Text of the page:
The Coast Guard urges boaters to use extra caution while out on the water this Labor Day weekend.
Coast Guard crews, along with local and state law enforcement agencies, will be patrolling, conducting safety checks, and watching for people boating while intoxicated or operating in an unsafe manner, according to a news release.
• Never boat under the influence: It is illegal to operate a boat while under the influence of alcohol or drugs. There are stringent penalties for violating BUI/BWI laws, which can include large fines, suspension or revocation of boat operator privileges and jail time. Alcohol use is the leading known contributing factor in fatal boating accidents, according to a news release.
• Take a boating safety course: Statistics show that more than 80 percent of those involved in boating fatalities have never taken a boating safety course or had any other type of formal boating education. The public can find courses at uscgboating.org or by contacting their state wildlife or natural resources departments, the Power Squadron or the Coast Guard Auxiliary.
• File a float plan: Leave a detailed float plan with a friend or family member who is staying back. The sooner a party can be reported overdue, the more likely a positive outcome will result. Facts need to be quickly conveyed in an emergency. Your float plan should include information that rescue personnel need to find you. For examples of a float plan, visit http://floatplancentral.cgaux.org/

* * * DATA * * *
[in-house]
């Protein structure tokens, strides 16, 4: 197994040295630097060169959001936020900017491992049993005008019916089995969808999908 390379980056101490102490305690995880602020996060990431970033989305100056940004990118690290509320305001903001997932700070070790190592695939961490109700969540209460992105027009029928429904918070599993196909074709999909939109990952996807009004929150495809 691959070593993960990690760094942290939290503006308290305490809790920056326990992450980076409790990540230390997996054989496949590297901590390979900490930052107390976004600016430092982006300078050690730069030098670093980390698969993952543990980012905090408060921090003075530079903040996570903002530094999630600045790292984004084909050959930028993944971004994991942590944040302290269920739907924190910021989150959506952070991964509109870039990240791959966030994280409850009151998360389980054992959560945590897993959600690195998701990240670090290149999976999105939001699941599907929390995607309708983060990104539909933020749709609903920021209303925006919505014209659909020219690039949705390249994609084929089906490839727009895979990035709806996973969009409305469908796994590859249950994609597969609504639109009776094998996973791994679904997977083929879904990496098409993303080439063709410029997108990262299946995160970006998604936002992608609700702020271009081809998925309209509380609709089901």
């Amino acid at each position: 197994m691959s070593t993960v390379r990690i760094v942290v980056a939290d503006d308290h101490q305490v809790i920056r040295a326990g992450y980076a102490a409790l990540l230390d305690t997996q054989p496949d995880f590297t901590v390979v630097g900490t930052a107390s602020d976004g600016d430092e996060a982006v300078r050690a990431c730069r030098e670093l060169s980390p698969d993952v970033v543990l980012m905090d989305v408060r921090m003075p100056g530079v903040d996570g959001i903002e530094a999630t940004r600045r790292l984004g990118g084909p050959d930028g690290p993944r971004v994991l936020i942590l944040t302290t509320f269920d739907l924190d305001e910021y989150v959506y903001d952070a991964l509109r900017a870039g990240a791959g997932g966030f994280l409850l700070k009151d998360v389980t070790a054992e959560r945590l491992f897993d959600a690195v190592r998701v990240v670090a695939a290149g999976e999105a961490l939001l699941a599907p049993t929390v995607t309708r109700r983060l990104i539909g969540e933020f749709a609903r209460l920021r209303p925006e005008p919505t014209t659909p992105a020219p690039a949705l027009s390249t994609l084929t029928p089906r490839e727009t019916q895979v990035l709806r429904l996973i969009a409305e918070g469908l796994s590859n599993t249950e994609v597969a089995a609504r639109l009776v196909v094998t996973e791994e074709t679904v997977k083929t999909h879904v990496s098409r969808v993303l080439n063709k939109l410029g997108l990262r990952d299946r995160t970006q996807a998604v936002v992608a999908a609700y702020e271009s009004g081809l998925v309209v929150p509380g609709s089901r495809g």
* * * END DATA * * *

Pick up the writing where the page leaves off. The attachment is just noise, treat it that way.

• Wear a life jacket: Life jackets save lives. In 2017, 76 percent of all fatal boating accident victims drowned. Of those, approximately 85 percent were not wearing a life jacket. Accidents can leave even a strong swimmer injured, unconscious, or exhausted in the water.
• Get a free vessel safety check: Boats that are properly equipped, in good operating condition and safe from hazards are less likely to be involved in accidents and fatalities. Contact representatives of the Coast Guard Auxiliary or Power Squadron to request a free vessel safety check by visiting www.safetyseal.net and clicking on “I want a VSC.”
• Take a VHF-FM marine radio: Cell phones may lose signal off shore or run out of battery power. They are helpful, but not reliable for emergencies. VHF channel 16 is the marine emergency channel. It should only be used for emergencies.
• Monitor weather broadcasts: Watch for current storm advisories. The National Weather Service broadcasts marine weather forecasts regularly. Forecasts can be heard by tuning in to Channels 1 to 5 on a VHF marine radio or by checking the NWS website at www.weather.gov
• Bring a Signaling Device: Have a portable device to communicate an emergency on the water. In addition to a marine-band radio, boaters should have signal flares or an emergency position-indicating radio beacon to alert first responders.
• Download the USCG app: The U.S. Coast Guard mobile app features information most commonly requested by boaters to include: weather, electronic float plans, safety equipment requirements, etc. it also includes and emergency assistance button to call the nearest Coast Guard command center an it’s available on the App Store and Google Play.